For building a coherent view of our external world, the brain needs to integrate multiple types of sensory information coming from different sensory modalities such as vision, audition and somatosensation. The first cortical brain regions where these particular inputs are processed are the so called primary sensory cortices, the primary visual cortex (V1), the primary auditory cortex (A1) and the primary somatosensory cortex (S1). These specific cortical areas are organized topographically such that neurons with neighboring receptive fields get their input from neighboring locations in the outer world.
Traditionally, early sensory cortices were thought to be exclusively driven by their main sensory input. Recently however, this notion has been challenged as novel evidence shows that they can receive inputs originating from more than one sensory modality. The goal of this project is to understand the interplay between vision and somatosensation at the level of V1 and S1 in mice.
Experience-dependent changes of grey matter volume
It has been shown that training can lead to an increase of grey matter volume in the involved brain regions in humans and experimental animals. For example, a longitudinal MRI study could demonstrate that intense juggling training for 3 month or even for only 7 days leads to an expansion in grey matter in cortical visual motion areas. Likewise, expert London taxi drivers were shown to have a larger posterior hippocampal volume, a brain region which stores spatial representation of the spatial environment. Interestingly, high resolution MRI revealed that similar changes can be also detected in mice after spatial learning. However, neuroimaging measures do not provide information about the underlying biology of such changes. Hence, more detailed investigations, such as histological or in vivo two-photon imaging studies are required to make direct links between MRI measures and the precise underlying mechanisms. Identifying such links is the goal of this ambitious project. For this, we will first establish a behavioral protocol, which reliably induces an expansion of the involved cortical region in mice. Then, we will investigate the underlying structural changes in the cortex, which lead to such an expansion. For example, genesis and/or structural plasticity of non-neural cells, changes in neuronal morphology or vascular changes might be promising candidates because they are all supportive for increased neuronal function. A further highly important topic will be to examine the relative contribution of different cellular processes to the increase of cortical grey matter volume. Taken together, addressing these issues can provide novel insights into the microstructural mechanisms, which in turn lead to macrostructural changes of the cortex.
A fleeting experience can lead to the formation of an indelible memory. How is a transient experience stored as a long lasting memory trace in the brain? Could structural changes that occur after learning represent such a memory trace? Decades of research in different animal species suggests that they might. Long term but not short-term sensitization in the invertebrate Aplysia is associated with the formation of new synaptic structures. Chronic in vivo imaging in the mouse brain has shown that new spines rapidly form after a strong experience (e.g. monocular deprivation) or learning (e.g. auditory fear conditioning). Furthermore, new spine formation is restricted to behaviorally relevant brain areas, e.g. new spines form after monocular deprivation in the binocular but not monocular visual cortex. Strikingly, a subset of newly formed spines remain stable for months and are associated with the retention of a learned motor skill.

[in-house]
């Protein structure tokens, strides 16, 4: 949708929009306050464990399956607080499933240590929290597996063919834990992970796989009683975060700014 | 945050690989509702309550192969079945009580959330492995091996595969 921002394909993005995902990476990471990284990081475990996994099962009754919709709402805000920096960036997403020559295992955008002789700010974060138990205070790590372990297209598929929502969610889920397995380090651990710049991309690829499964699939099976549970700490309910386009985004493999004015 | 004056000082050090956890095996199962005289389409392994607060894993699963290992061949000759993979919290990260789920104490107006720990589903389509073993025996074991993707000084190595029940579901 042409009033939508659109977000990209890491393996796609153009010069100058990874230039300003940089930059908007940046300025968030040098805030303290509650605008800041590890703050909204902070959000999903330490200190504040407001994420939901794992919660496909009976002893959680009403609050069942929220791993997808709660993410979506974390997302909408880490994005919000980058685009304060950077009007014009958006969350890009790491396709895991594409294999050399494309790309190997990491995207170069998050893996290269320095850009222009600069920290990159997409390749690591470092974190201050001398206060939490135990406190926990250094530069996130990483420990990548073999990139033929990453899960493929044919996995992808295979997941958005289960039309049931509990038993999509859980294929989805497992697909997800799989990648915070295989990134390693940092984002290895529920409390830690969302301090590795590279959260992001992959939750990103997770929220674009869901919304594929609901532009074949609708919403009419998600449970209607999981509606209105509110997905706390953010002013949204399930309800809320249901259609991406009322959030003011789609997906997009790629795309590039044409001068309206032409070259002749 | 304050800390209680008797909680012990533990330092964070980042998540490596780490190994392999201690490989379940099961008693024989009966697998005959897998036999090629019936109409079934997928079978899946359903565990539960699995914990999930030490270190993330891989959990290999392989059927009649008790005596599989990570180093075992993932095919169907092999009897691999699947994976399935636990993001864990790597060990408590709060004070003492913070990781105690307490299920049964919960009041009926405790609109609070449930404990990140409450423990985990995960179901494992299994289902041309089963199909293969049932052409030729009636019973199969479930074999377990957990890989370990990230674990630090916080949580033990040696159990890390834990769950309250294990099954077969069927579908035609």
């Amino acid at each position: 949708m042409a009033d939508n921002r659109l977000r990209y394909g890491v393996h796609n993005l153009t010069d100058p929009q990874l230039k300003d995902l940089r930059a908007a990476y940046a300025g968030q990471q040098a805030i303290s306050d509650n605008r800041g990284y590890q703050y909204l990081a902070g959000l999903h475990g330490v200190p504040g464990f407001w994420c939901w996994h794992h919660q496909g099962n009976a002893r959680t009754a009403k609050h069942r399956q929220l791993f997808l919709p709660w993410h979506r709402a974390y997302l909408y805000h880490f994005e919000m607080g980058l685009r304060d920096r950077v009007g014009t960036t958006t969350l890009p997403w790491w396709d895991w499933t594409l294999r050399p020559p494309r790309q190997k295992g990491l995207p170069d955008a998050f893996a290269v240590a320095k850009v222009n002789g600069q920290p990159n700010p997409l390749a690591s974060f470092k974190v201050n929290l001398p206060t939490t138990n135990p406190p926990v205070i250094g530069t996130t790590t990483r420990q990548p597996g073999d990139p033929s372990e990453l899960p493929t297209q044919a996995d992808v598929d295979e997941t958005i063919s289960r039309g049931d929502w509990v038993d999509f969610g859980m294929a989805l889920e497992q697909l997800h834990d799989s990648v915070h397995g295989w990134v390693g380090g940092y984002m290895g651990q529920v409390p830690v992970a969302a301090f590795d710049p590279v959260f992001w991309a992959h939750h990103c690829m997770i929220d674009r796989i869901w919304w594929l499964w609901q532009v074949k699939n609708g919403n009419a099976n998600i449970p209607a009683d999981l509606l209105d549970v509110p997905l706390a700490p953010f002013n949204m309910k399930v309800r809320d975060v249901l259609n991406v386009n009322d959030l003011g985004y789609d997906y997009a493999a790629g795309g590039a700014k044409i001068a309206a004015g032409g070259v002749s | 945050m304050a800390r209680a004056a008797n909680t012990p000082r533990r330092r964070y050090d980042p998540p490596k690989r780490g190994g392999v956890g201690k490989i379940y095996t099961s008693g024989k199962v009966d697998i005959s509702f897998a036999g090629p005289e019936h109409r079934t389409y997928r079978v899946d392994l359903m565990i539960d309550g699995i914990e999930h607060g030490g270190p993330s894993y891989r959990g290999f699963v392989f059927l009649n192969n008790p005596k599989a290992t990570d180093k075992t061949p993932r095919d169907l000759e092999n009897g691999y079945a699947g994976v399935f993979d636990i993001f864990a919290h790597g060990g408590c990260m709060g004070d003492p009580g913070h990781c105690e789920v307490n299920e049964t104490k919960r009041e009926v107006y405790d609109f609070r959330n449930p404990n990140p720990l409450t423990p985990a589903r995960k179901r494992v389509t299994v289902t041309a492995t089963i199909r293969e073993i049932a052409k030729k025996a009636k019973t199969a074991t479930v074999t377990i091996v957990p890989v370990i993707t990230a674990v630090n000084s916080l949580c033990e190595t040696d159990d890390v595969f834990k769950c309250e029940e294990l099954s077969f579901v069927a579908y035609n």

All these correlations point to ‘new spines’ playing an integral role in the storage of memory. Are these mere correlations or are ‘new spines’ causally involved in the storage of a recently encoded memory? Modern molecular and chemical genetic tools might finally allow us to answer these questions. We are working on developing and refining tools to selectively perturb the formation of or structural integrity of newly formed dendritic spines to study their role in learning and memory.
Structure, function and connectivity of layer 2/3 principal cells
Neocortical principal cells (PCs) are fundamental building blocks of the brain that display functional specializations defined by their connectivity as well as their molecular, anatomical, and electrophysiological properties. PCs in lower cortical layers are known to constitute distinct classes that can be distinguished based on their in vivo functional response properties, connectivity patterns, as well as genetic and electrophysiological characteristics. For PCs in layer 2/3 little is known about the detailed relationship between their stimulus-response properties and their cellular physiology and connectivity. We are now addressing this gap in knowledge by directly correlating the stimulus selectivity of individual layer 2/3 PCs in vivo with their morphological, electrophysiological, and connectivity signatures in vitro in the primary visual cortex of mice.
Functional binocular convergence in the retinogeniculate pathway
The dorsal lateral geniculate nucleus (dLGN) of the visual system is traditionally viewed as a simple relay station, where the activity of retinal ganglion cells is forwarded via parallel, eye-specific, and largely unmodified visual processing streams to primary visual cortex. However, thalamic cells have been recently reported to display binocular responses already at the level of the adult dLGN. We have established a dual colour optogenetic approach enabling us to functionally map cellular and subcellular inputs onto individual thalamic neurons in adult dLGN of mice to investigate the origin of these binocular responses.